Jan Oort, Astronomer
5. Galactic rotation
In 1927, the Swedish astronomer B. Lindblad published a theory
of galactic structure that had the sun at a considerable distance
from the center, and in which the components of the galaxy rotated
around that center in such a way that on the whole the outlying
components moved somewhat more slowly than those further in. The
publication was heavily mathematical. Oort realized that the theory
had implications for the motions of the stars near the sun, and that
in fact material was available to prove that the theory was correct.
Oort derived the laws for the dependence of the rotation speed on
the distance from the center, introducing two constants, A and B,
that are now generally known as the Oort constants. He also showed
very roughly that the motions of the stars in the solar neighbourhood
show the effects of differential rotation. After publishing these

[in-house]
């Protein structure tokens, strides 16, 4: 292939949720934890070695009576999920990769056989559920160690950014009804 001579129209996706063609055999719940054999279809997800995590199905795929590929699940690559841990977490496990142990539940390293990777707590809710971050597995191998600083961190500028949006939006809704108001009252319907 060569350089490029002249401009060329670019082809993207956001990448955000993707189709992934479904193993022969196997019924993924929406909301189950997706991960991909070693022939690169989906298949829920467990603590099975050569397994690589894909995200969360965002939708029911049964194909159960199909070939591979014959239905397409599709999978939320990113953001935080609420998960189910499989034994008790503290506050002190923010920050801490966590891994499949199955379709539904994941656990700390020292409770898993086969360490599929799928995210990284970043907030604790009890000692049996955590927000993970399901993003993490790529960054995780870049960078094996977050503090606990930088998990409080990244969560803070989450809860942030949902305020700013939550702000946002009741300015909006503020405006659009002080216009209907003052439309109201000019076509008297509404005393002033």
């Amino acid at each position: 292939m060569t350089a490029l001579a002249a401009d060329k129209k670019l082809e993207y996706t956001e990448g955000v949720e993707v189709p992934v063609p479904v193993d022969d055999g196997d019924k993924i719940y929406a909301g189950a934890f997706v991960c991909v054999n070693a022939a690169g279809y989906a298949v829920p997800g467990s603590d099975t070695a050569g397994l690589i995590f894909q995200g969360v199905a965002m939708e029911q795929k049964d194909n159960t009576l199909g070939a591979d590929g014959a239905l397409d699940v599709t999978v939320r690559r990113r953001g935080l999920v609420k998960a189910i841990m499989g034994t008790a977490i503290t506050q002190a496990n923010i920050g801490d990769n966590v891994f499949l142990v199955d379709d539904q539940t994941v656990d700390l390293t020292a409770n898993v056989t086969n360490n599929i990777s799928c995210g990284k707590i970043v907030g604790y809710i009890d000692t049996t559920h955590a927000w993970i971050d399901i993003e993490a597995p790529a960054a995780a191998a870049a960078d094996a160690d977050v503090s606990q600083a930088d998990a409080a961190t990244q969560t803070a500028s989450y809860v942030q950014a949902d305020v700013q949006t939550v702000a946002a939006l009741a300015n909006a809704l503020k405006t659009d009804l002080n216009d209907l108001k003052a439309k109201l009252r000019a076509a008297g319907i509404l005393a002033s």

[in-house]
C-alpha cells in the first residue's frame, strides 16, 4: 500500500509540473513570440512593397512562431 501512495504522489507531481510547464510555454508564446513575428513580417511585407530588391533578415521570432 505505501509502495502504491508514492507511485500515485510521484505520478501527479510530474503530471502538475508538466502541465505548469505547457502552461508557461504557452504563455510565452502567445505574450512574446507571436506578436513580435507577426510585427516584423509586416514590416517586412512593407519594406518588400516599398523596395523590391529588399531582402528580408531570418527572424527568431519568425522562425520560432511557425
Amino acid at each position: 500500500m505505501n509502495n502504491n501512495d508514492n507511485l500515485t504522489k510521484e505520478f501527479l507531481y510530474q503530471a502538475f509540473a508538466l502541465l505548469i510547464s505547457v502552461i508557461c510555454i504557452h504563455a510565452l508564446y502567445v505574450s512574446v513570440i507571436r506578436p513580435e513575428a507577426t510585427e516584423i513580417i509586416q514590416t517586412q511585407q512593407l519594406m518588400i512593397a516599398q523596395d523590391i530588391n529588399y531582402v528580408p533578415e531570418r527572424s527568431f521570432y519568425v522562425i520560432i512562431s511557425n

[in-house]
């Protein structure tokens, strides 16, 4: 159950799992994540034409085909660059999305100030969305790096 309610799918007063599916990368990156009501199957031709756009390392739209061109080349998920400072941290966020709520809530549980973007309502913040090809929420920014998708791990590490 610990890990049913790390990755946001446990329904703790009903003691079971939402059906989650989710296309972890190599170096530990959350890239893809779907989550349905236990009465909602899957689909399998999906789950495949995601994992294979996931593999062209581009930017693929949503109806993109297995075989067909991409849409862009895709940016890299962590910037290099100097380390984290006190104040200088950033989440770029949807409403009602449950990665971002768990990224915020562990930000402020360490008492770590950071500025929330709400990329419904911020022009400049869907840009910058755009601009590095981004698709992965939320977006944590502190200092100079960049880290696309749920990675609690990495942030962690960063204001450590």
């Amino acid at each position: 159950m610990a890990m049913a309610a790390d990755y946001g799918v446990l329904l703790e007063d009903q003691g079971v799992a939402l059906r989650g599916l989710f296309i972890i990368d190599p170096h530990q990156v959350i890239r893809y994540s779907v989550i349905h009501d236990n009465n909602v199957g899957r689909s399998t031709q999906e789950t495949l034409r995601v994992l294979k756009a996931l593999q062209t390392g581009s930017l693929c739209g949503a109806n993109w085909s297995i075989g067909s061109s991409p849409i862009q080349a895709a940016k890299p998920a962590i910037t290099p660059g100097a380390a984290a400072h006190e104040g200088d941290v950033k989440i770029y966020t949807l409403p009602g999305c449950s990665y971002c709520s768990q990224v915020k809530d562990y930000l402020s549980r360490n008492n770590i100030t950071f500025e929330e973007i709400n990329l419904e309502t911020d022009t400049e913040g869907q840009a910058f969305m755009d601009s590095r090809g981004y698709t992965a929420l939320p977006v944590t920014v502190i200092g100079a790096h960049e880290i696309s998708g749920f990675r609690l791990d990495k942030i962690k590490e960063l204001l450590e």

results, he spent considerable time and effort refining, extending,
and generalizing them, trying to build up a picture of the structure
of the galaxy as a whole.
21. J.H. Oort’s Doctoral Thesis, The stars
of high velocity. Groningen 1926. Oort’s own copy.
22. Diagram of observed vs. theoretical
values of velocities as a function of galactic longitude, with
J.H. Oort’s note: ‘Unsuitable for publication after all’.
Unpublished in this form: too few data points, therefore unconvincing.
Version with more data published in Bulletin of the Astronomical
Institutes of the Netherlands 1927 (4) pp. 79-89 and 94.
23. J.H. Oort’s correspondence with B. Lindblad,
who originated the suggestion of differential rotation around a distant
24. J.H. Oort supplementing his own work. Two
pages from his working copy of ‘Stellar Motions’ (Monthly Notices of
the Royal Astronomical Society 99 (1939), pp. 369-384).